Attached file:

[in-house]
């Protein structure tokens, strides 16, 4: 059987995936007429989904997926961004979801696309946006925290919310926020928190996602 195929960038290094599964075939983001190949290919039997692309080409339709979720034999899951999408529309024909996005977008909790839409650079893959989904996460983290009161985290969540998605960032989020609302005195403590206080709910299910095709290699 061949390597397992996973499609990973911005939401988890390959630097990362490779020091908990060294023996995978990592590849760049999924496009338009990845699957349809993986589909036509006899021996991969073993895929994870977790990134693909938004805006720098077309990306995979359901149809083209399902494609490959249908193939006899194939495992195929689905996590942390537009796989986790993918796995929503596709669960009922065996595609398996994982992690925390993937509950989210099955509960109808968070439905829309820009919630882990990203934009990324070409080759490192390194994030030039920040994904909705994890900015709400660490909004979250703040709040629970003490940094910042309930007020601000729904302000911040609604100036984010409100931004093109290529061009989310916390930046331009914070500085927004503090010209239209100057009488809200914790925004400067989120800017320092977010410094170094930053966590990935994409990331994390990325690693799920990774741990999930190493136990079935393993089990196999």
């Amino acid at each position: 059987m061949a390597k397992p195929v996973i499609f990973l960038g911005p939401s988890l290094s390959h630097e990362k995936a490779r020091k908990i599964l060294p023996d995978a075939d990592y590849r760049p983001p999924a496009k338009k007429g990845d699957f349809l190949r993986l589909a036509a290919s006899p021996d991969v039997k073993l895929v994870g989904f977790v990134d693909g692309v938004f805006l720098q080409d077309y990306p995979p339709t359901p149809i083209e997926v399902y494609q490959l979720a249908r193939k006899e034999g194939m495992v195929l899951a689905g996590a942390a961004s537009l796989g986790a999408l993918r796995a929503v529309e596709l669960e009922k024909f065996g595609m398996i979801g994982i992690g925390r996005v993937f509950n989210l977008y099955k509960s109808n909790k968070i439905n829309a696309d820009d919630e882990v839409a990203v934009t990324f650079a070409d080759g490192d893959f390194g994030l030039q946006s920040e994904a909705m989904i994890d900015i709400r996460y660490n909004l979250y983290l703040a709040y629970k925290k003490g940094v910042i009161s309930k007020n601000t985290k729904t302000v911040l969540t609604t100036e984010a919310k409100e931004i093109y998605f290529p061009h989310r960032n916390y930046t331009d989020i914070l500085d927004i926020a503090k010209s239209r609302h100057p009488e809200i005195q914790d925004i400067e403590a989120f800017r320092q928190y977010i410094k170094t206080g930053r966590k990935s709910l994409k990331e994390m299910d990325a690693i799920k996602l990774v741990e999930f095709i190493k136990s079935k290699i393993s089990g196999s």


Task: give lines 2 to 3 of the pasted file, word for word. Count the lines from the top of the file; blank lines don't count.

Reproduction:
């Protein structure tokens, strides 16, 4: 059987995936007429989904997926961004979801696309946006925290919310926020928190996602 195929960038290094599964075939983001190949290919039997692309080409339709979720034999899951999408529309024909996005977008909790839409650079893959989904996460983290009161985290969540998605960032989020609302005195403590206080709910299910095709290699 061949390597397992996973499609990973911005939401988890390959630097990362490779020091908990060294023996995978990592590849760049999924496009338009990845699957349809993986589909036509006899021996991969073993895929994870977790990134693909938004805006720098077309990306995979359901149809083209399902494609490959249908193939006899194939495992195929689905996590942390537009796989986790993918796995929503596709669960009922065996595609398996994982992690925390993937509950989210099955509960109808968070439905829309820009919630882990990203934009990324070409080759490192390194994030030039920040994904909705994890900015709400660490909004979250703040709040629970003490940094910042309930007020601000729904302000911040609604100036984010409100931004093109290529061009989310916390930046331009914070500085927004503090010209239209100057009488809200914790925004400067989120800017320092977010410094170094930053966590990935994409990331994390990325690693799920990774741990999930190493136990079935393993089990196999």
């Amino acid at each position: 059987m061949a390597k397992p195929v996973i499609f990973l960038g911005p939401s988890l290094s390959h630097e990362k995936a490779r020091k908990i599964l060294p023996d995978a075939d990592y590849r760049p983001p999924a496009k338009k007429g990845d699957f349809l190949r993986l589909a036509a290919s006899p021996d991969v039997k073993l895929v994870g989904f977790v990134d693909g692309v938004f805006l720098q080409d077309y990306p995979p339709t359901p149809i083209e997926v399902y494609q490959l979720a249908r193939k006899e034999g194939m495992v195929l899951a689905g996590a942390a961004s537009l796989g986790a999408l993918r796995a929503v529309e596709l669960e009922k024909f065996g595609m398996i979801g994982i992690g925390r996005v993937f509950n989210l977008y099955k509960s109808n909790k968070i439905n829309a696309d820009d919630e882990v839409a990203v934009t990324f650079a070409d080759g490192d893959f390194g994030l030039q946006s920040e994904a909705m989904i994890d900015i709400r996460y660490n909004l979250y983290l703040a709040y629970k925290k003490g940094v910042i009161s309930k007020n601000t985290k729904t302000v911040l969540t609604t100036e984010a919310k409100e931004i093109y998605f290529p061009h989310r960032n916390y930046t331009d989020i914070l500085d927004i926020a503090k010209s239209r609302h100057p009488e809200i005195q914790d925004i400067e403590a989120f800017r320092q928190y977010i410094k170094t206080g930053r966590k990935s709910l994409k990331e994390m299910d990325a690693i799920k996602l990774v741990e999930f095709i190493k136990s079935k290699i393993s089990g196999s």